Superior Tactics #30: Shady Dealings

Congratulations to GenCon winner Justin Walsh. I took a quick look at his deck posted on www.deathseeker.com, and immediately spotted one of its major strengths -- the ability to bring out big cards without spending much time or energy building resources. By building ahead of the standard "gold curve," Justin can do damage early. To further illustrate this point, Craig Edwards (who placed in the top 32 this weekend) told Superior Tactics his thoughts on an oft-overlooked card,


Shady Dealings - Uncommon Action (IE, EE, OE) - 0G - 3Fo
Reaction: Play to pay up to 5 gold of the cost of a Fate card you are putting into play. Bow your Stronghold if it is unbowed. Your Stronghold may not straighten until, as a limited action, you bow holdings paying 5 gold to "repay" this card.

One of the initial things about Shady Dealings is that it's economy in your fate deck, in the style of One Koku, Bountiful Harvest, People's Expense, Mujina Miners, Blessing Upon the Lands, and now Nature Provides. But unlike all of those, Shady Dealings lays out five gold on its own.

Now, the problem. Most deck builders don't design around spending too much money on the fate side of their deck, and most of their economy is reserved for dynasty. For this reason, many people avoid Shady Dealings altogether, because they feel the drawback is harsh for the slim amounts of fate cards they need to actually purchase.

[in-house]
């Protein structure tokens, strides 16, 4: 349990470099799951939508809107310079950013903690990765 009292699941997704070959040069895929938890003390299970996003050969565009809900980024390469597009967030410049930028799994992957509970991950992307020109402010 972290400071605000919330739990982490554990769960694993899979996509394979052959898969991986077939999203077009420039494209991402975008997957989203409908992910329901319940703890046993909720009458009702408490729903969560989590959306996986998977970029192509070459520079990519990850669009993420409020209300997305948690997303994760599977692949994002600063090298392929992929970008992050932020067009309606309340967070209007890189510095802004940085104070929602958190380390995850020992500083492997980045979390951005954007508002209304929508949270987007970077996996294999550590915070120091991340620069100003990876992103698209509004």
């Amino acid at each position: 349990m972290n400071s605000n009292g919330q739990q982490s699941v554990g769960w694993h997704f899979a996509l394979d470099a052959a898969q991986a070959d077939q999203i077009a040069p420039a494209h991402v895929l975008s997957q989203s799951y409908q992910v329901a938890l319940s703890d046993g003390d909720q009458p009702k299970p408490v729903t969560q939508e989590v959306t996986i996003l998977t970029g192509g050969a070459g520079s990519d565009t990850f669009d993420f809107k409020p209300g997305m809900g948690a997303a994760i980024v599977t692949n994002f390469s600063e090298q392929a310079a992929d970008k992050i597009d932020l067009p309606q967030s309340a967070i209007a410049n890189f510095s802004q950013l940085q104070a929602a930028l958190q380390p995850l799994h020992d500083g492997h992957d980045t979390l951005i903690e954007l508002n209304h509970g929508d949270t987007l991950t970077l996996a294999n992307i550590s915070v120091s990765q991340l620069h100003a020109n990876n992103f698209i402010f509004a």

Contrary to this popular attitude, I like five free gold, and I like it in multiples. The thing with Shady Dealings is that it's not just five gold, and leaving your stronghold locked, it's five gold per Shady Dealings. Also, Shady Dealings is five *quick* gold, especially if you run a box with nearly all free money.

My favorite application of Shady Dealings is in 3G clan Strongholds, because 8G is a magic number for Heavy Infantry, which is a nice big 5F follower, generally all you need to slap on a guy to take a second turn province. Also, coupled with Kaede Sensei and other tricks, you can cycle to see two to three Shady Dealings easily in a game. And of course, leaving a 3G SH bowed every turn is only a loss of 2G if you don't use a Shady Dealings that turn, and you got the 5G at a better time.

To show the potential of Shady Dealings, I'll use examples from decks I've made and/or seen played.

At one point Brandon Flores was playing a Shinomen deck with Shady Dealings for consistent second turn provinces, which I liked. Naga has a plethora of strong personalities that come off the box first turn, and a handy set of free money. The problem is paying for a big second turn follower with just the box and the free money you got first turn. So what Brandon did was use Inheritance and 2 Shady Dealings to increase the odds of being able to drop something large on his second turn. [SH+SD buys a Heavy Infantry. SH buys a Naga Bushi while a Forest and SD buy a Naga Guard. SH+SD+any other gold buys a Naga Vipers. Each of these options (on one of several 3F off-the-box Personalities) provides a unit with at least 8F on the second turn. -- ed.]

With a second turn Heavy Infantry in mind, Water Monk can use Shady Dealings to great effect. With a first turn Yoshun, Maseru, or damn near anyone, a second turn Shady Dealings + SH for Heavy Infantry on a guy is a lot of force [your opponent] doesn't get to defend against. Of course, the danger in Shady Dealings is that you aren't ever going to want to pay back the five gold, so using it without getting first turn money isn't advisable. On the other hand, buying a first turn Prayer Shrine and getting a free Shioda to 6f turn two doesn't sound bad to me. :)